Black Hollywood Education Resources Center: The Black Hollywood Education and Resource Center, a nonprofit, public benefit organization, is designed to advocate, educate, research, develop, and preserve the history, and the future, of blacks in the film and television industries.

Boston Underground Film Festival: The Boston Underground Film Festival is an annual festival committed to the celebration of alternative vision and cultivation of independent, provocative, and experimental filmmaking. By featuring work that pushes the envelope in form, style, and content, B.U.F.F seeks to be a platform for the screening of new work and a forum for the exchange of ideas amongst filmmakers, curators and audiences.

Coalition of Asian Pacifics in Entertainment: CAPE is dedicated to advancing diversity and creating social change by actively developing, promoting and positioning Asian Pacific Americans for key artistic and leadership roles in the entertainment industry and media arts.

Color Of Change Hollywood: Color Of Change is the nation’s largest online racial justice organization. COC Hollywood collaborates with like-minded insiders and influencers to change representations of Black people—and issues affecting Black people—across the media landscape..

Emma L. Bowen Foundation for Minority Interests in Media: The Emma L. Bowen Foundation was created in 1989 to prepare minority youth for careers in the media industry. The Foundation's program is unlike traditional intern programs in that students work for partner companies during summers and school breaks from the summer following their junior year in high school until they graduate from college. During the five-year program, students have an opportunity to learn many aspects of corporate operations and develop company-specific skills. Corporations have an opportunity to train and mentor students with the option of fulltime employment upon completion of their college degrees.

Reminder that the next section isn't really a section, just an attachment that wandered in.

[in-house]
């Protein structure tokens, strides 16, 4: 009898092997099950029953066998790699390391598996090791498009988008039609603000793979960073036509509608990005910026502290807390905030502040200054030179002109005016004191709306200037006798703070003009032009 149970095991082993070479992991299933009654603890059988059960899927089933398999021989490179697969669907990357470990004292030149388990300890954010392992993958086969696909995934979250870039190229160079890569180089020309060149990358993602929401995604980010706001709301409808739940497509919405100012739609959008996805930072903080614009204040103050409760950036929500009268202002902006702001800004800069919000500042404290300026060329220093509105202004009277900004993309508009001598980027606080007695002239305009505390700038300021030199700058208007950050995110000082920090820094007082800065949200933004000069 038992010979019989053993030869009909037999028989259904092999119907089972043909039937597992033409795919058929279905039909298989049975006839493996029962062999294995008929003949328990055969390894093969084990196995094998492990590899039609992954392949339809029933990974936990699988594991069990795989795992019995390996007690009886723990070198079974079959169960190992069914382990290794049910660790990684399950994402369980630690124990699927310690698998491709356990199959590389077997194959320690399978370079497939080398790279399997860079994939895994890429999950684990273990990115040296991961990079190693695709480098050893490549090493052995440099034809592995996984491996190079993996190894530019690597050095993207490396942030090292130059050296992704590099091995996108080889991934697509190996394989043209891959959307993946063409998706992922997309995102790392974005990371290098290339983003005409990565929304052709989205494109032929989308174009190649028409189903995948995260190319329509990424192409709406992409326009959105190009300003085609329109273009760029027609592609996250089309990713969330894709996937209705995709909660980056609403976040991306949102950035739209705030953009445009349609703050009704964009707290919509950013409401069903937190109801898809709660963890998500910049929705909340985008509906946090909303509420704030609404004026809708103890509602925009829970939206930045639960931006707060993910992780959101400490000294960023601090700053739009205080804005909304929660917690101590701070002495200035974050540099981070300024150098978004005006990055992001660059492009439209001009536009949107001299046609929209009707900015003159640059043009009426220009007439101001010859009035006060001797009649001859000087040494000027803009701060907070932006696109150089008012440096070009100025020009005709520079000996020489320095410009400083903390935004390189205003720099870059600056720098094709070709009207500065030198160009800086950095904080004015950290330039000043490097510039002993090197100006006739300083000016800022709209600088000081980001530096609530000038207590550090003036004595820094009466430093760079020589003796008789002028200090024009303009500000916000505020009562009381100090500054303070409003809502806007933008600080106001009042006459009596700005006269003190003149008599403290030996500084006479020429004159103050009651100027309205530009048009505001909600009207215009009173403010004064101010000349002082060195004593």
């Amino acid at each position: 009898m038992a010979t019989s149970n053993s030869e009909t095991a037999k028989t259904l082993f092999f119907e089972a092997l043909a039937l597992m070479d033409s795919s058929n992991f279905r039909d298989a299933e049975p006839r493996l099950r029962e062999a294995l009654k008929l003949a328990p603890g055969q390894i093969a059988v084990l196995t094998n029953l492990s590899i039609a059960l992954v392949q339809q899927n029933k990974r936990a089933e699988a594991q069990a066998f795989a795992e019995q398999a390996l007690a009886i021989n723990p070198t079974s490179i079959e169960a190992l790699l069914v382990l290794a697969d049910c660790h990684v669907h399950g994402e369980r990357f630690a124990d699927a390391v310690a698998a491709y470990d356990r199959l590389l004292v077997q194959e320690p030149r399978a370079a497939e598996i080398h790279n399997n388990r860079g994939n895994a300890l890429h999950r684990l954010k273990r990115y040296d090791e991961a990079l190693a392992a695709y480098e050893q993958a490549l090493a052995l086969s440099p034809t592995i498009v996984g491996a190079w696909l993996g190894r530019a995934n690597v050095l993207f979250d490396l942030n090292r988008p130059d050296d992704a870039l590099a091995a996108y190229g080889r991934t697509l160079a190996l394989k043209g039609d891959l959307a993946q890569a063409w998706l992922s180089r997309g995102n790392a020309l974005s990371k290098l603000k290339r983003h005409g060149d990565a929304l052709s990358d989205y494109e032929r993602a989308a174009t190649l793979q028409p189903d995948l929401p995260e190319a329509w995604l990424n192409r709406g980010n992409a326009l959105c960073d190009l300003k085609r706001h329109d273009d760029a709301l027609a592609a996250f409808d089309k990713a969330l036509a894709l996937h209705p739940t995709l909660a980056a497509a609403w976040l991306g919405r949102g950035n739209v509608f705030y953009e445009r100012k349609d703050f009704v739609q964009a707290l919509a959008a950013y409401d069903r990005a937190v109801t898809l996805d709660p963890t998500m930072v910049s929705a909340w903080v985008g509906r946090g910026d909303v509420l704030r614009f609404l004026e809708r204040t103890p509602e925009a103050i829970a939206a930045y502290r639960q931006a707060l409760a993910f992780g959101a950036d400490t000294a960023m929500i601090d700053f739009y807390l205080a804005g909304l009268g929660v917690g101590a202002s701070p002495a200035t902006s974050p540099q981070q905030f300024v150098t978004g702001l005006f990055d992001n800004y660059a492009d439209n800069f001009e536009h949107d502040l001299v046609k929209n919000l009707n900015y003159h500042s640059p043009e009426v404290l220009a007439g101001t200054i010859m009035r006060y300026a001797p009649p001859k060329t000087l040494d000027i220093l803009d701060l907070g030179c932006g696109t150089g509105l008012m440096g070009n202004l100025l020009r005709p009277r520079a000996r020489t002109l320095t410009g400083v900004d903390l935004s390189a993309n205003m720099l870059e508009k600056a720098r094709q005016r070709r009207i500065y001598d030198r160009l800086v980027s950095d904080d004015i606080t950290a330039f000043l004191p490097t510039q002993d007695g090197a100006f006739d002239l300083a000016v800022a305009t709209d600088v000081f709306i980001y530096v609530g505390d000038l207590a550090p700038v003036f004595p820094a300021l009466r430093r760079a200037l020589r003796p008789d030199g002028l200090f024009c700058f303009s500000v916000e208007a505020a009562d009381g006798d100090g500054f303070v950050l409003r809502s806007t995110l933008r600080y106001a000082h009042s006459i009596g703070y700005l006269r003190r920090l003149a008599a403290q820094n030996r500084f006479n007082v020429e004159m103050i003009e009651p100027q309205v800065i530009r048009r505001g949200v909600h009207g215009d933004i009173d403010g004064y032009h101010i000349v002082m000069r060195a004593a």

GLAAD (Gay & Lesbian Alliance Against Defamation) - Media training services: GLAAD's media training curricula cover a broad range of media skills, from the basics of strategizing your own media plan, to improving your media skills, to monitoring your local media.

International Women's Writing Guild: The IWWG, founded in 1976, is a network for the personal and professional empowerment of women through writing and open to all regardless of portfolio.

ITVS: The Independent Television Service (ITVS) brings to local, national and international audiences high-quality, content-rich programs created by a diverse body of independent producers. ITVS programs take creative risks, explore complex issues, and express points of view seldom seen on commercial or public television. ITVS programming reflects voices and visions of underrepresented communities and addresses the needs of underserved audiences, particularly minorities and children.

LA Skins Fest: LA Skins Fest is a Native American Arts organization that offers year-round programming in film, television, and music.

Latino Public Broadcasting: Latino Public Broadcasting supports the development, production, acquisition and distribution of non-commercial educational and cultural television that is representative of Latino people, or addresses issues of particular interest to Latino Americans

MANAA (Media Action Network for Asian Americans): is part of the Multi-Ethnic Media Coalition and Asian Pacific American Media Coalition which regularly meets with the top four television networks (ABC, NBC, CBS, Fox) to encourage diversity in their programming. The organization also serves to support, encourage, and promote, Asian Pacific American talent in both the media and the arts, and advocate their increased employment in these fields.